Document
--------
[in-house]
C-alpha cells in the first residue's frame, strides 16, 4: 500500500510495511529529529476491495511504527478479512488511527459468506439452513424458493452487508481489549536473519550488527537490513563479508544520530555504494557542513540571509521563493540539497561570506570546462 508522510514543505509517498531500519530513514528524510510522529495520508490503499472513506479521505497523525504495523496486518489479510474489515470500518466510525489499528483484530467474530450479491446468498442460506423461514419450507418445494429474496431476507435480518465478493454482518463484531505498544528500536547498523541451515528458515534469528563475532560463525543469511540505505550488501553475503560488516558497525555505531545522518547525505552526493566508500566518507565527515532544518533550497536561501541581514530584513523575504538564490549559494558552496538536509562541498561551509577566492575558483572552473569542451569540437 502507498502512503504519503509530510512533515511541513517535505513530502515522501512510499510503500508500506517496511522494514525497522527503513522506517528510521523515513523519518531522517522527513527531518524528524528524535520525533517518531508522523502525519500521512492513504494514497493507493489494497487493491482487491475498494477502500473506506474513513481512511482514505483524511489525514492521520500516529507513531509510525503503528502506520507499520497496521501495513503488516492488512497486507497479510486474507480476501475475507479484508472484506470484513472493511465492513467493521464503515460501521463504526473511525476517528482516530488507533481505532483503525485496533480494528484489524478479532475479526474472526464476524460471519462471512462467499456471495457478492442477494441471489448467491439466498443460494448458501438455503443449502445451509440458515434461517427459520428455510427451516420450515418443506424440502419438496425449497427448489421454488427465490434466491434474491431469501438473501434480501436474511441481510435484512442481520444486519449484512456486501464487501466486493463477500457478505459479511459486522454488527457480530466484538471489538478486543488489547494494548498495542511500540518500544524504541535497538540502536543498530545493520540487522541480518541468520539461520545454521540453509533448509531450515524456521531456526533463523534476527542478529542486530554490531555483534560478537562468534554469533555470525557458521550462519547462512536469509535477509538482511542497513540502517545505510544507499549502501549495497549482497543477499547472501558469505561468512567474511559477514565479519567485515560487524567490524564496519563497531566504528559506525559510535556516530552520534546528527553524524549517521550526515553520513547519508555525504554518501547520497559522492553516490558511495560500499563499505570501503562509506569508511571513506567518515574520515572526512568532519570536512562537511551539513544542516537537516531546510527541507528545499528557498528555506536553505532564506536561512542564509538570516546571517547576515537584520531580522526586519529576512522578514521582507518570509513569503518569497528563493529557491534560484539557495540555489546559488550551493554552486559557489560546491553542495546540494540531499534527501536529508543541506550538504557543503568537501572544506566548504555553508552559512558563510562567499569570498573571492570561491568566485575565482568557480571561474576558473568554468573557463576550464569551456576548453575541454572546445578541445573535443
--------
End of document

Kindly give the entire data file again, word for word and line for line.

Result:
[in-house]
C-alpha cells in the first residue's frame, strides 16, 4: 500500500510495511529529529476491495511504527478479512488511527459468506439452513424458493452487508481489549536473519550488527537490513563479508544520530555504494557542513540571509521563493540539497561570506570546462 508522510514543505509517498531500519530513514528524510510522529495520508490503499472513506479521505497523525504495523496486518489479510474489515470500518466510525489499528483484530467474530450479491446468498442460506423461514419450507418445494429474496431476507435480518465478493454482518463484531505498544528500536547498523541451515528458515534469528563475532560463525543469511540505505550488501553475503560488516558497525555505531545522518547525505552526493566508500566518507565527515532544518533550497536561501541581514530584513523575504538564490549559494558552496538536509562541498561551509577566492575558483572552473569542451569540437 502507498502512503504519503509530510512533515511541513517535505513530502515522501512510499510503500508500506517496511522494514525497522527503513522506517528510521523515513523519518531522517522527513527531518524528524528524535520525533517518531508522523502525519500521512492513504494514497493507493489494497487493491482487491475498494477502500473506506474513513481512511482514505483524511489525514492521520500516529507513531509510525503503528502506520507499520497496521501495513503488516492488512497486507497479510486474507480476501475475507479484508472484506470484513472493511465492513467493521464503515460501521463504526473511525476517528482516530488507533481505532483503525485496533480494528484489524478479532475479526474472526464476524460471519462471512462467499456471495457478492442477494441471489448467491439466498443460494448458501438455503443449502445451509440458515434461517427459520428455510427451516420450515418443506424440502419438496425449497427448489421454488427465490434466491434474491431469501438473501434480501436474511441481510435484512442481520444486519449484512456486501464487501466486493463477500457478505459479511459486522454488527457480530466484538471489538478486543488489547494494548498495542511500540518500544524504541535497538540502536543498530545493520540487522541480518541468520539461520545454521540453509533448509531450515524456521531456526533463523534476527542478529542486530554490531555483534560478537562468534554469533555470525557458521550462519547462512536469509535477509538482511542497513540502517545505510544507499549502501549495497549482497543477499547472501558469505561468512567474511559477514565479519567485515560487524567490524564496519563497531566504528559506525559510535556516530552520534546528527553524524549517521550526515553520513547519508555525504554518501547520497559522492553516490558511495560500499563499505570501503562509506569508511571513506567518515574520515572526512568532519570536512562537511551539513544542516537537516531546510527541507528545499528557498528555506536553505532564506536561512542564509538570516546571517547576515537584520531580522526586519529576512522578514521582507518570509513569503518569497528563493529557491534560484539557495540555489546559488550551493554552486559557489560546491553542495546540494540531499534527501536529508543541506550538504557543503568537501572544506566548504555553508552559512558563510562567499569570498573571492570561491568566485575565482568557480571561474576558473568554468573557463576550464569551456576548453575541454572546445578541445573535443